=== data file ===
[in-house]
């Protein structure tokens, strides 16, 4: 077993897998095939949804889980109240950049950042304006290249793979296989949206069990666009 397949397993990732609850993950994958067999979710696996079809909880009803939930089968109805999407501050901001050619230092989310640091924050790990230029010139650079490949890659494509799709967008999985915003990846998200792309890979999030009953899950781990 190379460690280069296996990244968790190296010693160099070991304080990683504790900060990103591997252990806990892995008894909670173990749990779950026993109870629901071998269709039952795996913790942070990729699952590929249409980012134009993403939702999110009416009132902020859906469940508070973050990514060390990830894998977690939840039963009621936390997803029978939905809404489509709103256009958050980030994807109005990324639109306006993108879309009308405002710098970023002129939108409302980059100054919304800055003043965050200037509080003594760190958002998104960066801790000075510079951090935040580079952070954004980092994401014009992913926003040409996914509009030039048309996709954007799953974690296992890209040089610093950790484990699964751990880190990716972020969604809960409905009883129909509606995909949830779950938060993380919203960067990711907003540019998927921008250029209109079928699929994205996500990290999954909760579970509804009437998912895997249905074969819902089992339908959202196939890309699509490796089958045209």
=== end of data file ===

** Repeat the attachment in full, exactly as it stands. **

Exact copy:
[in-house]
């Protein structure tokens, strides 16, 4: 077993897998095939949804889980109240950049950042304006290249793979296989949206069990666009 397949397993990732609850993950994958067999979710696996079809909880009803939930089968109805999407501050901001050619230092989310640091924050790990230029010139650079490949890659494509799709967008999985915003990846998200792309890979999030009953899950781990 190379460690280069296996990244968790190296010693160099070991304080990683504790900060990103591997252990806990892995008894909670173990749990779950026993109870629901071998269709039952795996913790942070990729699952590929249409980012134009993403939702999110009416009132902020859906469940508070973050990514060390990830894998977690939840039963009621936390997803029978939905809404489509709103256009958050980030994807109005990324639109306006993108879309009308405002710098970023002129939108409302980059100054919304800055003043965050200037509080003594760190958002998104960066801790000075510079951090935040580079952070954004980092994401014009992913926003040409996914509009030039048309996709954007799953974690296992890209040089610093950790484990699964751990880190990716972020969604809960409905009883129909509606995909949830779950938060993380919203960067990711907003540019998927921008250029209109079928699929994205996500990290999954909760579970509804009437998912895997249905074969819902089992339908959202196939890309699509490796089958045209």